The team at GO Public Schools Fresno has engaged the community and reviewed leading research and shares their findings and the significance.
For anyone from my generation, the purpose of school was clearly laid out in the Three Rs – Reading and Writing and Arithmetic. While my amazing Fresno Unified teachers supported me in many other ways beyond “the basics,” it was clear from the work we focused on that reading, writing and arithmetic were paramount. I still remember doing multiplication tables and being sorted by speed. Yet, as we enter a new age – one littered with new challenges for so many young people and flush with new opportunities for all of our graduates – it is imperative that we continue to determine how to best use these 15,000 hours to help our children unlock their full potential. Today’s blog will share community feedback and leading research on the goals / purpose of school and will help us understand what we must do differently with this new purpose.
What is the purpose of school?
What is the end goal for all of our young people?
During the fall of 2017 members of the GO Public Schools Fresno team worked with more than 30 “house party” hosts to have discussions across the city with more than 500 Fresnans to discuss this question and more. Educators, parents and community allies took part in these small house parties to look at data and to discuss their hopes and dreams for their own children and students. By starting with the end in mind – we posed the question: “What are your wildest hopes and dreams for your child at age 25?” – we uncovered the kinds of preparation, skills, behaviors and mindsets that mattered most to Fresnans. Their answers are mirrored by the latest research and have helped us drive toward a broader purpose for our Fresno schools.
Respondents across the city – whether they be rich or poor, parents or educators, with kids in school or already graduated – were clear and consistent. They wanted their children to be happy, to be passionate about what they do, to have ample choices, to be financially secure, to be surrounded by people who cared for them and to be a part of something bigger. Their responses aligned with the 2010 findings of Tom Rath and Jim Harter, laid out clearly in their book Wellbeing, which identified 5 areas of well-being: career, social, financial, physical and community well-being.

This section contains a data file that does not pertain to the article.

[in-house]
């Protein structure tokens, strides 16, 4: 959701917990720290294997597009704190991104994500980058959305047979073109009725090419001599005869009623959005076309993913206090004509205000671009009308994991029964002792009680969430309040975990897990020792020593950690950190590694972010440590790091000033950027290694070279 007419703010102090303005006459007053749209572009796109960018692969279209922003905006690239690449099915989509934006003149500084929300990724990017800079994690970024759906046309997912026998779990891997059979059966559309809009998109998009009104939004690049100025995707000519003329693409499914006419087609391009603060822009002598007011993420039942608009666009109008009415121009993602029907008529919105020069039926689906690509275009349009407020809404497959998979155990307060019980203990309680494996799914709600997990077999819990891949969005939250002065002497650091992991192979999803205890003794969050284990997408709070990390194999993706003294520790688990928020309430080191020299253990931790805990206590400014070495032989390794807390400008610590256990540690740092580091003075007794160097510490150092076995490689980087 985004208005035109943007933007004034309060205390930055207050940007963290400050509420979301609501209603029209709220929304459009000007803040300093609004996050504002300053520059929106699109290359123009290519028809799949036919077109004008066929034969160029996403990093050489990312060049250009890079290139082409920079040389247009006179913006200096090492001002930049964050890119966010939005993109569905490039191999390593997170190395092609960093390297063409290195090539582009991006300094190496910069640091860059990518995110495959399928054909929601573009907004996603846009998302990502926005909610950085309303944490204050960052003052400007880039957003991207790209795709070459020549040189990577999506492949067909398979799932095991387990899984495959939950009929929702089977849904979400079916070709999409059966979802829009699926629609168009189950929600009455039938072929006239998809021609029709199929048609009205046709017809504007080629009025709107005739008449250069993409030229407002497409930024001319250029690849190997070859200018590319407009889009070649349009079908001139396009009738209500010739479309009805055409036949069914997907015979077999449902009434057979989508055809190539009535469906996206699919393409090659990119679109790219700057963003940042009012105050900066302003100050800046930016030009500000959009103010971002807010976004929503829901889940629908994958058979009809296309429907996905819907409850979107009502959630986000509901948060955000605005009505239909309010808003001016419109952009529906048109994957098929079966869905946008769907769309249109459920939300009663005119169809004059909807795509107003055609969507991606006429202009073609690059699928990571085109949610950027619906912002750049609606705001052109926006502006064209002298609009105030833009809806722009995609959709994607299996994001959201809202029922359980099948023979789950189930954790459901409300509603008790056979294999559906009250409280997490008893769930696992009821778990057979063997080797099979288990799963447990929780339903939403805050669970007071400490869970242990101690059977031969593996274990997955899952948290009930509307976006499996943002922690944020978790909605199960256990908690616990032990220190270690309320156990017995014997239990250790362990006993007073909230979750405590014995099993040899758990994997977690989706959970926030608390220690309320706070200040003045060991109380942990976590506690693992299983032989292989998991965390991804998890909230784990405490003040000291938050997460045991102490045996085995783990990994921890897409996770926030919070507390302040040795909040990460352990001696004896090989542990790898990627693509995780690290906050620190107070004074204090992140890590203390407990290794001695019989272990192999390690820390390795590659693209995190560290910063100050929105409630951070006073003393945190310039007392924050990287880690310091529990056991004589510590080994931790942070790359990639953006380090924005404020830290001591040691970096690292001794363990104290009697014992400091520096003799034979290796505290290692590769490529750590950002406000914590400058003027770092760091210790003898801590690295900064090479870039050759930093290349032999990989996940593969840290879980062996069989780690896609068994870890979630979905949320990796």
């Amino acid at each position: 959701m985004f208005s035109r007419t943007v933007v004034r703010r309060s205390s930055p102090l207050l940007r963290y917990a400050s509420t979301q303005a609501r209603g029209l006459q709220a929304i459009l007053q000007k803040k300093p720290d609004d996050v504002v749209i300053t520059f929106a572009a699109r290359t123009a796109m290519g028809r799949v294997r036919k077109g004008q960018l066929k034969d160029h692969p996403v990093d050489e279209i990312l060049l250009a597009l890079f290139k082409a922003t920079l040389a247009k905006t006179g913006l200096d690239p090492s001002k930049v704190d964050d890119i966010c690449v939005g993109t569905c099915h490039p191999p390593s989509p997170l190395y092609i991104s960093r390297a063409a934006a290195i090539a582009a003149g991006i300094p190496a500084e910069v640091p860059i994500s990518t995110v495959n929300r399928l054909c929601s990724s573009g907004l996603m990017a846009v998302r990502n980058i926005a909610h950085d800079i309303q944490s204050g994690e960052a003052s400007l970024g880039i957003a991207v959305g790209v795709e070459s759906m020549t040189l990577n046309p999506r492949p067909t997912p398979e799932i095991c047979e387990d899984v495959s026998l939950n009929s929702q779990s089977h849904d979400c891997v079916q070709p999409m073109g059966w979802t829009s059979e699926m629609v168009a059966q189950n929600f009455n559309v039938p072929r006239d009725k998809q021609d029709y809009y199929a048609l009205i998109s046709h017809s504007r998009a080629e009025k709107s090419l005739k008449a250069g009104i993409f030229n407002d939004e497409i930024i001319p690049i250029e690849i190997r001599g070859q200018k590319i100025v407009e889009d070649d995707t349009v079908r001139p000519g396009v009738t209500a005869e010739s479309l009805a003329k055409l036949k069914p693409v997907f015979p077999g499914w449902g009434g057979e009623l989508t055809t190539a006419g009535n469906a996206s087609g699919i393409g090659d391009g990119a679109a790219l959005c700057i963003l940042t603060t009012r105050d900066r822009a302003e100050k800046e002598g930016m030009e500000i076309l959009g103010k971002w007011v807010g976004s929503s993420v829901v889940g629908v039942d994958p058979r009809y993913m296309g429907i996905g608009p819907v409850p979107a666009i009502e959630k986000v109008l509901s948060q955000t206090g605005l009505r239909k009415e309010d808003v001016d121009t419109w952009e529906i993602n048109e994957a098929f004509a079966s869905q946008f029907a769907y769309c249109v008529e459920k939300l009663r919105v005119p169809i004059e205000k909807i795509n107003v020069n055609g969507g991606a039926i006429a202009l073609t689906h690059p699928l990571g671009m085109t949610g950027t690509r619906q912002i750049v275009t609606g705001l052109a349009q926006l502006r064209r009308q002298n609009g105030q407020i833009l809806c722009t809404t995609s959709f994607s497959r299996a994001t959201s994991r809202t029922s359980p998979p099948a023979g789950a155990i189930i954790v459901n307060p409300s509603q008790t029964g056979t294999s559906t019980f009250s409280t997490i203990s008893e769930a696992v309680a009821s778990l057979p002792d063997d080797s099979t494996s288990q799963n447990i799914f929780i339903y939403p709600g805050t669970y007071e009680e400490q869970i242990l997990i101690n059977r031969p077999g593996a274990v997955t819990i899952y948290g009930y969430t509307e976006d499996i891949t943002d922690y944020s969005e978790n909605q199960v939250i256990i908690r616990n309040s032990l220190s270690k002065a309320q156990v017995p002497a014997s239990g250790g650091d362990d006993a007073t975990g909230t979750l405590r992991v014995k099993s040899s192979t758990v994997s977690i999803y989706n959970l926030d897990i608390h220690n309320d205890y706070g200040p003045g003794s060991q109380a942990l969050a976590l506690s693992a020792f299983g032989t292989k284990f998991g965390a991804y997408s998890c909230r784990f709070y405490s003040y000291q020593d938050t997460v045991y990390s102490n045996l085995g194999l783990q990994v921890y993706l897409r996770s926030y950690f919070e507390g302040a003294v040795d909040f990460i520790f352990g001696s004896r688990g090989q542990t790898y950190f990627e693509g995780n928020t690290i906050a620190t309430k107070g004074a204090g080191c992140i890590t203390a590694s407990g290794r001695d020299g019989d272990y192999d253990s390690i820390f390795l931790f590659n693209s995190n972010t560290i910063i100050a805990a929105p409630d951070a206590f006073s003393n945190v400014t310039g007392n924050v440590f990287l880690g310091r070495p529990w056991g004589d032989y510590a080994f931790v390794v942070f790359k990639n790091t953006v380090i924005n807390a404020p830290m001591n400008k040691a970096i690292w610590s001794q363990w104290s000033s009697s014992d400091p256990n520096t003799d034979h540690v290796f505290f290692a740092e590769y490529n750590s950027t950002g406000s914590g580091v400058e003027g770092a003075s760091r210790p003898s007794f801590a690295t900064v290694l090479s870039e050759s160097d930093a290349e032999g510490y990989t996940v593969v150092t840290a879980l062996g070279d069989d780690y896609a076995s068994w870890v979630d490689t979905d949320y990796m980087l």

In thinking about the challenges of today, many respondents focused on a child’s desire to feel connected, passionate and happy. They expressed strong worries that their children weren’t on a path to reach those goals in school today. Their worries about students’ emotional well-being is backed by research conducted in 2015 by the Yale Center for Emotional Intelligence. In a study they conducted, high schoolers were asked to describe their feelings about high school and the top three responses were “tired,” “stressed” and “bored.”
In thinking about the opportunities of tomorrow, many parents were dismayed about the shifting workforce that will require a multitude of new and changing skills. Again, none discounted the importance of excelling in reading, writing and math, but instead noted that doing multiplication tables quickly is no longer a skill valued in the workforce. A new set of 21st century skills and behaviors were required – such as the ability to work in teams, to ask questions rather than simply answering others, or to understand and manage their emotions. This feedback from Fresnans is aligned to some great new reports out that detail new skills, behaviors and dispositions needed for success:
- The Partnership for 21st Century Skills framework shows the kinds of skills that need to be layered onto past educational standards
- The 2016 Building Blocks for Learning framework outlines 16 social-emotional building blocks that are foundational for success in school and in life
- Fresno Unified’s Graduate Profile, rolled out in 2016, outlines many of these same measures of success.
Now what? What are the implications of a broader purpose for school?
With a broader purpose for schooling, the implications for our schools and for our role as community members are profound. A new graduate profile is an important first step. But a graduate profile alone doesn’t change the experience for students. We must be willing to shift how we educate students and how we measure success to align with this new purpose for schools.
There is a need to rethink how we are educating students to ensure these new skills and behaviors are not simply inserted into the traditional model, which was built to meet the previous purpose of schools. Some schools in Fresno have already begun this work, with Patino Entrepreneurship High School, Design Science Middle College High School and our dual immersion elementary schools as shining examples. A set of Fresno-area educators will join GO in our GO Schools Transformer Fellowship to engage in this process of reimagining what a school could look like to meet this new purpose starting in February.
For the rest of us, we must ensure we’re measuring what we value and reviewing those measurements often. In GO’s Choosing Our Future Report, which will be finalized this spring, we will share data and analysis to show where our students are today.
Fresnans and researchers alike are clear on the new purpose for school. Now it is up to all of us to create these schools. Every child is precious and 15,000 hours is ample time to ensure we can unlock every child’s full potential.